Adding to this compilation of 40 reviews seems superfluous, and yet I love Nabokov's "Ada" far too much not to recommend it to any who may not yet have read it.
Nabokov actually provides a review of his own in the book's final paragraphs: "Ardis Hall -- the Ardors and Arbors of Ardis -- this is the leitmotiv rippling through "Ada", an ample and delightful chronicle, whose principal part is staged in a dream-bright America -- for are not our childhood memories comparable to Vineland-borne caravelles, indolently encircled by the white birds of dreams?
"Not the least adornment of the chronicle is the delicacy of pictorial detail: a latticed gallery; a painted ceiling; a pretty plaything stranded among the forget-me-nots of a brook; butterflies and butterfly orchids in the margin of the romance; a misty view descried from marble steps; a doe in gaze in the ancestral parks; and much, much more."
It's a wonder how powerfully "Ada" connects with readers, since Nabokov seemingly makes no concessions to them and anchors the book so strongly in the unique attributes of his own biography. Drawing heavily on English, Russian and French and employing a complexity of exposition, Nabokov frustrates efforts for a quick or casual reading. Yet his art serves to create a psychological displacement and opens a doorway through which the reader can explore the texture, the sadness and joys of remembrance. This is the point I would stress, since the book's characters and plot are nicely summarized in other reviews you'll find here.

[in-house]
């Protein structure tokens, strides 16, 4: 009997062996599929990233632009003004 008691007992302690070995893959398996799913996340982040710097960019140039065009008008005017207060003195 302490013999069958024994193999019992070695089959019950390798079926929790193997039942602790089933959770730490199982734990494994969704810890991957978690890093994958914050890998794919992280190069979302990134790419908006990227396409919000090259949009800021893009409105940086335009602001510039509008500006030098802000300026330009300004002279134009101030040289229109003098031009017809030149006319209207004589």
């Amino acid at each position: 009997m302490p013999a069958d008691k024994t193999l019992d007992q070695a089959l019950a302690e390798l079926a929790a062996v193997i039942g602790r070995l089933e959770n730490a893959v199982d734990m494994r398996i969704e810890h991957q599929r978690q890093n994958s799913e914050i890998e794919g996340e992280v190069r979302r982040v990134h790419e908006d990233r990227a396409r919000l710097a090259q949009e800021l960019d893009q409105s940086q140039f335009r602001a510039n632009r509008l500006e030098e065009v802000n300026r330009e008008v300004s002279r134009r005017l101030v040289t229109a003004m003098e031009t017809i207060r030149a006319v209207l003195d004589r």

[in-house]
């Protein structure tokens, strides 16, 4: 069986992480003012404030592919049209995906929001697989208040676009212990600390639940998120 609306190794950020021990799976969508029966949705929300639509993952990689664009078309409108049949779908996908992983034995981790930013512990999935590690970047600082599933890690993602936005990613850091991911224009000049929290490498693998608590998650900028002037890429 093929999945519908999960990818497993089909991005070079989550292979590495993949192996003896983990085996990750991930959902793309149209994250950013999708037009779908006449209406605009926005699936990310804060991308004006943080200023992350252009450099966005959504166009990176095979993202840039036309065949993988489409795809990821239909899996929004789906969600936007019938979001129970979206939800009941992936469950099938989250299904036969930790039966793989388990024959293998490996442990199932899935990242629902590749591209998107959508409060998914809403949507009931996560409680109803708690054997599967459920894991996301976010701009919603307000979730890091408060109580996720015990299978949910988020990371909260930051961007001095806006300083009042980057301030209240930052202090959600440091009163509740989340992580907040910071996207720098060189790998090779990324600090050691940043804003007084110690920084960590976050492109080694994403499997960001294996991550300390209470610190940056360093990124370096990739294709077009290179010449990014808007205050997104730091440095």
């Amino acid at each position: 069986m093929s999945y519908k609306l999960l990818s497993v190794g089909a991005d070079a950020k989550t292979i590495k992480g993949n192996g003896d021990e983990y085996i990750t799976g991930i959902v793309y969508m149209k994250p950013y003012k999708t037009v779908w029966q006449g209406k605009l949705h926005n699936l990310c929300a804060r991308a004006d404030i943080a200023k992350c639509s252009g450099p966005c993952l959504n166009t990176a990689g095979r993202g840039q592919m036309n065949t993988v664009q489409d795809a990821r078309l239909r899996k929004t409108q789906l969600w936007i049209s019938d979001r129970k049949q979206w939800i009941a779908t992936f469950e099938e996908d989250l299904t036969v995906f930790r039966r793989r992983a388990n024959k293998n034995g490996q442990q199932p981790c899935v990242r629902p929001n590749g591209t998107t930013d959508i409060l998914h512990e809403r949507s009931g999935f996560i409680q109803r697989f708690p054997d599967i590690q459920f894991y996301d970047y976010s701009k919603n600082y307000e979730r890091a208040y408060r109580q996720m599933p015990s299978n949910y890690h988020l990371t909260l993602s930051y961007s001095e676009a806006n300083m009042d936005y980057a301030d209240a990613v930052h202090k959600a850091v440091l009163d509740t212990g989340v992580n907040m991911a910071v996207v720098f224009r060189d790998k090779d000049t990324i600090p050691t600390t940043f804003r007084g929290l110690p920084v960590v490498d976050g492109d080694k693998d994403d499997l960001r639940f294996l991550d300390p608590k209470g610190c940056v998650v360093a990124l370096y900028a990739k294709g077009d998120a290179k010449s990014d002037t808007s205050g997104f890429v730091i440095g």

Memories. I recall a first, startling encounter with eight improbable chapters of "Ada" (the night of the Burning Barn!) in the April, 1969 issue of Playboy magazine. Over 35 years, I've enjoyed perhaps six re-readings of the book, with each reading uncovering new depths of the chronicle and each leaving memories of its own. This month, I took "Ada" with me on a business trip to Shanghai. The physical and temporal displacement of the trans-Pacific flight complemented the book's style perfectly. I read the book, literally, from a new place. And that Sunday found me at ease in the midst of my bustling Shanghai hotel's brunch -- sipping champagne and slowly, very slowly, working my way through the book's now familiar prose. In that antiterra, Van Veen may have joined me for a bit.
You'll have guessed this is a favorite book. I particularly recommend to you the Vintage addition of "Ada" with its helpful notes and because it is also the basis for the references in Brian Boyd's "Nabokov's Ada" -- should you eventually wish to compare your reading with that of someone who has studied it deeply.
Please buy and read Nabokov's "Ada" for the memories -- and much, much more